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No such thing as society? Liberal paternalism, politics of expertise, and the Corona crisis by Jana Bacevic

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The Pandemic Stress Test
by Raghuram G. Rajan [March 13, 2020]

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Class & Inequality: Alone Against the Virus

Decades of neoliberal austerity will make it harder to fight the COVID-19 pandemic. Now, more than ever, we must rebuild our social safety net and forge a New Deal for public health.

by Amy Kapczynski, Gregg Gonsalves in Boston Review, March 13, 2020

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The New York Times, March 12, 2020

‘What Are the Symptoms?’ ‘Is There a Cure?’ and Other Coronavirus Questions

Here’s what to do if you feel sick and are worried it may be the coronavirus.
Experts urged people not to panic over the coronavirus. “The mantra is, ‘Keep calm and carry on,’” said Dr. Marguerite Neill, an infectious disease expert at Brown University.

By The New York Times, March 12, 2020

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It’s not exponential: An economist’s view of the epidemiological curve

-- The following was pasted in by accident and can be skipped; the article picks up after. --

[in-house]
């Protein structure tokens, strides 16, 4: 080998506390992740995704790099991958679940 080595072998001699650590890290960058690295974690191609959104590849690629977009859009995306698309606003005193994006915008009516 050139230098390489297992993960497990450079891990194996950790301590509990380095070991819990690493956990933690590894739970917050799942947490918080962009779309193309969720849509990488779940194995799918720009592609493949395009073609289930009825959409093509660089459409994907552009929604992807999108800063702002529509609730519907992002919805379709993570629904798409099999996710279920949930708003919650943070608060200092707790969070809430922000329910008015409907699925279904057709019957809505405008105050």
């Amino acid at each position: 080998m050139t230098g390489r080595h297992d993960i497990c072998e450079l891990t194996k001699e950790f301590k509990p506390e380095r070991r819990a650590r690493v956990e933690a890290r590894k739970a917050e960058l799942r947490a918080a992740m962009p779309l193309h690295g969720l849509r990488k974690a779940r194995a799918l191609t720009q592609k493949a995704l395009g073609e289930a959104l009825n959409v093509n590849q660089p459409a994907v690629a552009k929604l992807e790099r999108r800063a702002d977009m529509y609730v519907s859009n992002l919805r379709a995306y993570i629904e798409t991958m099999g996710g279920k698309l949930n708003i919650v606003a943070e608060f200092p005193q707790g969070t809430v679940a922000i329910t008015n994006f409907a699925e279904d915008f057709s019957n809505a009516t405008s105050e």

by Richard Baldwin in: VOX, 12 March 2020

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Substantial Undocumented Infection Facilitates the Rapid Dissemination of Novel Coronavirus (SARS-CoV2)

Big Pharma Prepares to Profit From the Coronavirus by Sharon Lerner in: The Intercept, March 14 2020

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How will country-based mitigation measures influence the course of the COVID-19 epidemic?

by Roy M Anderson, Hans Heesterbeek, Don Klinkenberg, T Déirdre Hollingsworth

in: The Lancet, March 09, 2020

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A scientific temper is our best hope against a health disaster

by Salil Tripathi (18 March 2020, Livemint)

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Crowdfight COVID-19

An initiative from the scientific community to put all available resources at the service of the fight against COVID-19

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Coronavirus is just the first of many pandemics to come, environmentalists warn by Louise Boyle | 20 March 2020

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In India, do not ever say ‘dengue’ by Sohini C in: South China Morning Post, 23 December 2017

The Ecology of Disease by Jim Robbins in: July 14, 2012, The New York Times

THERE’S a term biologists and economists use these days — ecosystem services — which refers to the many ways nature supports the human endeavor. Forests filter the water we drink, for example, and birds and bees pollinate crops, both of which have substantial economic as well as biological value. [ . . . ]